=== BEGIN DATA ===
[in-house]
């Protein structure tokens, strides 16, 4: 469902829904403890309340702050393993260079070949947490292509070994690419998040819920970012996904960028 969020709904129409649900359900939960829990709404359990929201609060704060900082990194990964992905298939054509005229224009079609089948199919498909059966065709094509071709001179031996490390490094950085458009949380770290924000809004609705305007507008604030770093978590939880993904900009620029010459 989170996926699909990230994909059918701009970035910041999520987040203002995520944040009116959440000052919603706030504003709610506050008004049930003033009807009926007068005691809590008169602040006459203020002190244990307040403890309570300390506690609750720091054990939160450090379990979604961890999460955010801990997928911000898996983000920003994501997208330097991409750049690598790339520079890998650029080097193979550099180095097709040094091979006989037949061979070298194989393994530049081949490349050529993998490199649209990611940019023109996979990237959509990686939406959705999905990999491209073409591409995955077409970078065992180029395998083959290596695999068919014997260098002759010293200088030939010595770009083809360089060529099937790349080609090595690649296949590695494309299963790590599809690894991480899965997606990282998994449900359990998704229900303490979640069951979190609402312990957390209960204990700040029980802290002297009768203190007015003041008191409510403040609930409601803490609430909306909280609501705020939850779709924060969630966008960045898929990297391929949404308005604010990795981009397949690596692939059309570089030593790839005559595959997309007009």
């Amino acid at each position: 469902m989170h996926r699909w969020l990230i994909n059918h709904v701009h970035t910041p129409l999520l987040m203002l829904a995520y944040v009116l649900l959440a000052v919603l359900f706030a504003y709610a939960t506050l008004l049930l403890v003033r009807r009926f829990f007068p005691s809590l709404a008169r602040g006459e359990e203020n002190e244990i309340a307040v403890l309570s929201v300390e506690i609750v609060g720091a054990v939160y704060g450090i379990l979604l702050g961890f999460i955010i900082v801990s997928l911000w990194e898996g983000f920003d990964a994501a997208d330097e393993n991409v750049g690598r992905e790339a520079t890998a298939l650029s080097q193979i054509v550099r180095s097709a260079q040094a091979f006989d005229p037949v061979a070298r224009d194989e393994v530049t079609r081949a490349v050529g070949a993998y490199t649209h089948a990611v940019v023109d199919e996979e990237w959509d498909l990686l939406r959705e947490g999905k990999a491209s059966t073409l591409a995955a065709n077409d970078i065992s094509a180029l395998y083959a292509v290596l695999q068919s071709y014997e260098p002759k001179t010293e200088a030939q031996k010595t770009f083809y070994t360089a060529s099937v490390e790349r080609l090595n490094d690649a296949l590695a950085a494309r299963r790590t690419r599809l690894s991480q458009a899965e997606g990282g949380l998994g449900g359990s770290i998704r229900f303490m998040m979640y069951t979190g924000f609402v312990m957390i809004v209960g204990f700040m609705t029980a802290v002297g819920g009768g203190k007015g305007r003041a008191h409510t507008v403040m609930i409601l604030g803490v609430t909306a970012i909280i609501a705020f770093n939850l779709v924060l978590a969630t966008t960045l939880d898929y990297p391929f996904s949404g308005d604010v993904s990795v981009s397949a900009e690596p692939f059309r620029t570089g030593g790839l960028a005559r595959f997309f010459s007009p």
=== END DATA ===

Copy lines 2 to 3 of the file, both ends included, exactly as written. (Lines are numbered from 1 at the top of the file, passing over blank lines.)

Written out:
């Protein structure tokens, strides 16, 4: 469902829904403890309340702050393993260079070949947490292509070994690419998040819920970012996904960028 969020709904129409649900359900939960829990709404359990929201609060704060900082990194990964992905298939054509005229224009079609089948199919498909059966065709094509071709001179031996490390490094950085458009949380770290924000809004609705305007507008604030770093978590939880993904900009620029010459 989170996926699909990230994909059918701009970035910041999520987040203002995520944040009116959440000052919603706030504003709610506050008004049930003033009807009926007068005691809590008169602040006459203020002190244990307040403890309570300390506690609750720091054990939160450090379990979604961890999460955010801990997928911000898996983000920003994501997208330097991409750049690598790339520079890998650029080097193979550099180095097709040094091979006989037949061979070298194989393994530049081949490349050529993998490199649209990611940019023109996979990237959509990686939406959705999905990999491209073409591409995955077409970078065992180029395998083959290596695999068919014997260098002759010293200088030939010595770009083809360089060529099937790349080609090595690649296949590695494309299963790590599809690894991480899965997606990282998994449900359990998704229900303490979640069951979190609402312990957390209960204990700040029980802290002297009768203190007015003041008191409510403040609930409601803490609430909306909280609501705020939850779709924060969630966008960045898929990297391929949404308005604010990795981009397949690596692939059309570089030593790839005559595959997309007009």
């Amino acid at each position: 469902m989170h996926r699909w969020l990230i994909n059918h709904v701009h970035t910041p129409l999520l987040m203002l829904a995520y944040v009116l649900l959440a000052v919603l359900f706030a504003y709610a939960t506050l008004l049930l403890v003033r009807r009926f829990f007068p005691s809590l709404a008169r602040g006459e359990e203020n002190e244990i309340a307040v403890l309570s929201v300390e506690i609750v609060g720091a054990v939160y704060g450090i379990l979604l702050g961890f999460i955010i900082v801990s997928l911000w990194e898996g983000f920003d990964a994501a997208d330097e393993n991409v750049g690598r992905e790339a520079t890998a298939l650029s080097q193979i054509v550099r180095s097709a260079q040094a091979f006989d005229p037949v061979a070298r224009d194989e393994v530049t079609r081949a490349v050529g070949a993998y490199t649209h089948a990611v940019v023109d199919e996979e990237w959509d498909l990686l939406r959705e947490g999905k990999a491209s059966t073409l591409a995955a065709n077409d970078i065992s094509a180029l395998y083959a292509v290596l695999q068919s071709y014997e260098p002759k001179t010293e200088a030939q031996k010595t770009f083809y070994t360089a060529s099937v490390e790349r080609l090595n490094d690649a296949l590695a950085a494309r299963r790590t690419r599809l690894s991480q458009a899965e997606g990282g949380l998994g449900g359990s770290i998704r229900f303490m998040m979640y069951t979190g924000f609402v312990m957390i809004v209960g204990f700040m609705t029980a802290v002297g819920g009768g203190k007015g305007r003041a008191h409510t507008v403040m609930i409601l604030g803490v609430t909306a970012i909280i609501a705020f770093n939850l779709v924060l978590a969630t966008t960045l939880d898929y990297p391929f996904s949404g308005d604010v993904s990795v981009s397949a900009e690596p692939f059309r620029t570089g030593g790839l960028a005559r595959f997309f010459s007009p």